I wouldn’t try this for long, though. Simplest fix is to replace both the master and slave cylinder at the same time, then refill with clean hydraulic fluid and bleed. You should be good to go.

Well at the mileage you’ve got, it might be time for a new clutch. Sounds like you have a combination problem of a worn clutch and hydraulic issues. To be done with it just replace the clutch as well as master and slave. If you want to systematically sort it out, bleed the clutch system and make sure there is no air in the system. Hope you changed the clutch fluid once or twice in your ownership. Likely one or both of the cylinders is leaking down too…edit: scratch the clutch part, I mis-read part of the post. Agree with MC on the hydraulics though.

The clutch bearing actuator arm is moved forward and back by the (in some cases adjustable) extension rod from the slave cylinder. I have seen at least one case in which the divit in the arm was worn through by the rod, and this caused an actuation failure such as the one you describe. It was a long long time ago, on a 1967 datsun truck that had well over 200k miles but it was easy to see. Still, the most likely cause is worn out o rings in the master or slave. It may not be leaking externally. Or it may be that the leak is not yet apparent because the boots are now full of fluid, which is what they are there for anyway, to keep dirt out of the cylinder, and to catch leaky fluid. It is a good idea to replace them both with factory originals rather than re-builts if you can get them. With this many miles, I would also expect clutch slippage to begin pretty dang soon, and a preventive clutch job is in line here.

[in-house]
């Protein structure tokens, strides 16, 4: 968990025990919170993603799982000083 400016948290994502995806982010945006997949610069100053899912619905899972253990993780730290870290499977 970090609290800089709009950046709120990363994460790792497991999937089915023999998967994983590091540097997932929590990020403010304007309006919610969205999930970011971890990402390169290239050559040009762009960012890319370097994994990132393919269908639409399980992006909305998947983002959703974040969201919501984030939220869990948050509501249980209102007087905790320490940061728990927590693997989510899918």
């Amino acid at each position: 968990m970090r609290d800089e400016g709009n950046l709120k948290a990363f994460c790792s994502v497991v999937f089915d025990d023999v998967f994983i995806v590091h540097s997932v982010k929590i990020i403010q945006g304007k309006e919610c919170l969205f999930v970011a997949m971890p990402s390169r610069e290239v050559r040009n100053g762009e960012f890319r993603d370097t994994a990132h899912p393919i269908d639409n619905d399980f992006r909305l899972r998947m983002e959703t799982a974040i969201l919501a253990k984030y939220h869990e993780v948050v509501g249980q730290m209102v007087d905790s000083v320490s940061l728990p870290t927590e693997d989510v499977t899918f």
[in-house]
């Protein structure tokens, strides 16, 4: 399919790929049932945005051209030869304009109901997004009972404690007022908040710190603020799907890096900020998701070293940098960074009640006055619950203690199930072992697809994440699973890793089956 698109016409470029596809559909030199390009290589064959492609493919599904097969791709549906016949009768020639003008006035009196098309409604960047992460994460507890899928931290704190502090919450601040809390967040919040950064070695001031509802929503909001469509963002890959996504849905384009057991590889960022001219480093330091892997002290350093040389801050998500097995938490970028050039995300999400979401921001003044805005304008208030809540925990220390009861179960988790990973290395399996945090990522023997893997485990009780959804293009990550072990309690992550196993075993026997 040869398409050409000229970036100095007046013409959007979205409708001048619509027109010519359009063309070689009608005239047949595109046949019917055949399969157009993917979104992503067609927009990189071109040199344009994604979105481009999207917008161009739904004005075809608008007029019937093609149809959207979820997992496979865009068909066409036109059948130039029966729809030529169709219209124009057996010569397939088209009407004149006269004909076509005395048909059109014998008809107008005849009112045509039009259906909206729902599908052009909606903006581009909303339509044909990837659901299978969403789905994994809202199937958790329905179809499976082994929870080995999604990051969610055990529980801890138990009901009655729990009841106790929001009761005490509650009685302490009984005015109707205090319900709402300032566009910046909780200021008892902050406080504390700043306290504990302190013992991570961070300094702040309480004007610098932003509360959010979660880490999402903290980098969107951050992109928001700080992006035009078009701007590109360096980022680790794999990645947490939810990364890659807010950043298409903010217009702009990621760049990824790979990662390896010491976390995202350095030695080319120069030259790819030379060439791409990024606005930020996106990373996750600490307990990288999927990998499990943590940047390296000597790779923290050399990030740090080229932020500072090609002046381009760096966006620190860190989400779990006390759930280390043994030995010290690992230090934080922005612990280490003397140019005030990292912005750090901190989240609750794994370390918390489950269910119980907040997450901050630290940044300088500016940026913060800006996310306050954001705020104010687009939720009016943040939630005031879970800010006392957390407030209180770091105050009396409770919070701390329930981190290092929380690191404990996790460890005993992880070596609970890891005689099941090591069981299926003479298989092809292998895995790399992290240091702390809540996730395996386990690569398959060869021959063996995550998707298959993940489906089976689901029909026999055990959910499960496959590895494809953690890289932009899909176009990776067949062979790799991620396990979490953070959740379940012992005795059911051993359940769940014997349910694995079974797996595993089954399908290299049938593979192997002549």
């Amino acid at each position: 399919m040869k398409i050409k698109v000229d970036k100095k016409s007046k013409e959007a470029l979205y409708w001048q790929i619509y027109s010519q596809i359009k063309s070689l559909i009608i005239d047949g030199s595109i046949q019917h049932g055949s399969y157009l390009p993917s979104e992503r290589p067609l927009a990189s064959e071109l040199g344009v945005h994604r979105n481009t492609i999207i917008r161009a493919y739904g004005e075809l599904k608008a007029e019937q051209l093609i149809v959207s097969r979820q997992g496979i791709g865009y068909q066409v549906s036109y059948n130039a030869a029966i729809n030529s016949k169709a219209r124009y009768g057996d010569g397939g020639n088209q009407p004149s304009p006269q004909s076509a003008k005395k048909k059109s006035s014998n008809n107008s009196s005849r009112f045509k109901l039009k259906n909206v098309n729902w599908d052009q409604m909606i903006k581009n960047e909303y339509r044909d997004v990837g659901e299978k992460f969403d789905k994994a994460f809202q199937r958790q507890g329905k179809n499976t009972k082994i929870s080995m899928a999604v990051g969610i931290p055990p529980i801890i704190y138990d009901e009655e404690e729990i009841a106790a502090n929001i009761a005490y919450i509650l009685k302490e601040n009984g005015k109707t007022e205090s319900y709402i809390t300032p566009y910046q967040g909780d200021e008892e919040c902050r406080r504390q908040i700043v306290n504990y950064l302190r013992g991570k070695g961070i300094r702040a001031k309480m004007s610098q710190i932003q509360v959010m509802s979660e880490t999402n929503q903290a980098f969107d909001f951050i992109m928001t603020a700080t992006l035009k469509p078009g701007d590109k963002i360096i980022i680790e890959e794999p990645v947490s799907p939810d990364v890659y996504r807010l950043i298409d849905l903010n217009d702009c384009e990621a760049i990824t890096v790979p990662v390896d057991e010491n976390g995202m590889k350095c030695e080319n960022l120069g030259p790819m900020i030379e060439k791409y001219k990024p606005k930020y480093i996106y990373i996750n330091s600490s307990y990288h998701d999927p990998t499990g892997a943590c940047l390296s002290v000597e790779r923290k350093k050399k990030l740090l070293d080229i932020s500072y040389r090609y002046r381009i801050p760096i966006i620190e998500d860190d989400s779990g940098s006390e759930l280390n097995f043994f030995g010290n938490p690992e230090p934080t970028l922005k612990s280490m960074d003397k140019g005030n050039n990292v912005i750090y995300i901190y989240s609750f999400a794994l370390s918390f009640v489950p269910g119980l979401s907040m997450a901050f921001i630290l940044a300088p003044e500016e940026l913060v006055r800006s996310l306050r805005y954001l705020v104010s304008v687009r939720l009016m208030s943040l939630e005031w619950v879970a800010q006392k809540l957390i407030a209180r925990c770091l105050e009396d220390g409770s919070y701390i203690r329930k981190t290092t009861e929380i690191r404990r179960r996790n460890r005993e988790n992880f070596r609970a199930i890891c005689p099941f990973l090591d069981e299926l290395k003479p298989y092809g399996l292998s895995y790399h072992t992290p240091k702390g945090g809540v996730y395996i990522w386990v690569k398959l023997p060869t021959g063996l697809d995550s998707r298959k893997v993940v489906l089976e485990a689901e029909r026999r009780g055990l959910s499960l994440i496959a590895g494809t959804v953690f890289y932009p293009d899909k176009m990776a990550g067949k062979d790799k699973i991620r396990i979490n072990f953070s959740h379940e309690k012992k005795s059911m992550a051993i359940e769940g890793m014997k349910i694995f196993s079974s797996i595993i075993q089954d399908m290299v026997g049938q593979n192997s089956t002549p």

This is an actuator problem, with leakage at either the slave or master cylinder, or a mechanical problem, as have been mentioned above. It shouldn’t be a transmission problem, nor is the clutch worn out (it would slip, instead of failing to release).